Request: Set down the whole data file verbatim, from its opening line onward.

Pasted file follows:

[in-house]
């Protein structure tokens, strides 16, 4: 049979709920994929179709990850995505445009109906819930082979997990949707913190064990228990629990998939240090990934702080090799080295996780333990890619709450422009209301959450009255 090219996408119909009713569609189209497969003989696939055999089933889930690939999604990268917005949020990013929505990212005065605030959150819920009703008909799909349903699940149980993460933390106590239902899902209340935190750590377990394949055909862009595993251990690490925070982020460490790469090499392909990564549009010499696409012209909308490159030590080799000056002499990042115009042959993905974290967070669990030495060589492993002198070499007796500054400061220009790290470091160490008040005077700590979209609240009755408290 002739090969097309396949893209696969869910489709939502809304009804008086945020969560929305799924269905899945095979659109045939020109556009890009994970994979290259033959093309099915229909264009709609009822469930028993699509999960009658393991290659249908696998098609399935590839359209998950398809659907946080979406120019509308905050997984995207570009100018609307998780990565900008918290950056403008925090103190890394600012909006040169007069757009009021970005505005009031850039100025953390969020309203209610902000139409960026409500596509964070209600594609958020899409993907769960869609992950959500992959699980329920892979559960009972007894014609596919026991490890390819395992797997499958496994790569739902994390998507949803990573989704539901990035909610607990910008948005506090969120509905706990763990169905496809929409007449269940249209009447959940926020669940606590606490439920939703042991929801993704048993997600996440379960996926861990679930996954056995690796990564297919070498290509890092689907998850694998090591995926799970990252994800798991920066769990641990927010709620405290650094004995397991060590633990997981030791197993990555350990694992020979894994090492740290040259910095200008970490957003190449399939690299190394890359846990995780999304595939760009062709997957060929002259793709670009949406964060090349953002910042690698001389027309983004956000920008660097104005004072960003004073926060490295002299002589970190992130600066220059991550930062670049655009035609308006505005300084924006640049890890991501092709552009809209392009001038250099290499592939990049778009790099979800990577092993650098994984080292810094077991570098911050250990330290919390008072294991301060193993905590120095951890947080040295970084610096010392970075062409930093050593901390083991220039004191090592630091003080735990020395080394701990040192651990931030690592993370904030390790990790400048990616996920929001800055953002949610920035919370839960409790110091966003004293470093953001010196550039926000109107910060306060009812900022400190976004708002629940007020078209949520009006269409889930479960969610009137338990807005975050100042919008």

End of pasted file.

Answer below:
[in-house]
């Protein structure tokens, strides 16, 4: 049979709920994929179709990850995505445009109906819930082979997990949707913190064990228990629990998939240090990934702080090799080295996780333990890619709450422009209301959450009255 090219996408119909009713569609189209497969003989696939055999089933889930690939999604990268917005949020990013929505990212005065605030959150819920009703008909799909349903699940149980993460933390106590239902899902209340935190750590377990394949055909862009595993251990690490925070982020460490790469090499392909990564549009010499696409012209909308490159030590080799000056002499990042115009042959993905974290967070669990030495060589492993002198070499007796500054400061220009790290470091160490008040005077700590979209609240009755408290 002739090969097309396949893209696969869910489709939502809304009804008086945020969560929305799924269905899945095979659109045939020109556009890009994970994979290259033959093309099915229909264009709609009822469930028993699509999960009658393991290659249908696998098609399935590839359209998950398809659907946080979406120019509308905050997984995207570009100018609307998780990565900008918290950056403008925090103190890394600012909006040169007069757009009021970005505005009031850039100025953390969020309203209610902000139409960026409500596509964070209600594609958020899409993907769960869609992950959500992959699980329920892979559960009972007894014609596919026991490890390819395992797997499958496994790569739902994390998507949803990573989704539901990035909610607990910008948005506090969120509905706990763990169905496809929409007449269940249209009447959940926020669940606590606490439920939703042991929801993704048993997600996440379960996926861990679930996954056995690796990564297919070498290509890092689907998850694998090591995926799970990252994800798991920066769990641990927010709620405290650094004995397991060590633990997981030791197993990555350990694992020979894994090492740290040259910095200008970490957003190449399939690299190394890359846990995780999304595939760009062709997957060929002259793709670009949406964060090349953002910042690698001389027309983004956000920008660097104005004072960003004073926060490295002299002589970190992130600066220059991550930062670049655009035609308006505005300084924006640049890890991501092709552009809209392009001038250099290499592939990049778009790099979800990577092993650098994984080292810094077991570098911050250990330290919390008072294991301060193993905590120095951890947080040295970084610096010392970075062409930093050593901390083991220039004191090592630091003080735990020395080394701990040192651990931030690592993370904030390790990790400048990616996920929001800055953002949610920035919370839960409790110091966003004293470093953001010196550039926000109107910060306060009812900022400190976004708002629940007020078209949520009006269409889930479960969610009137338990807005975050100042919008």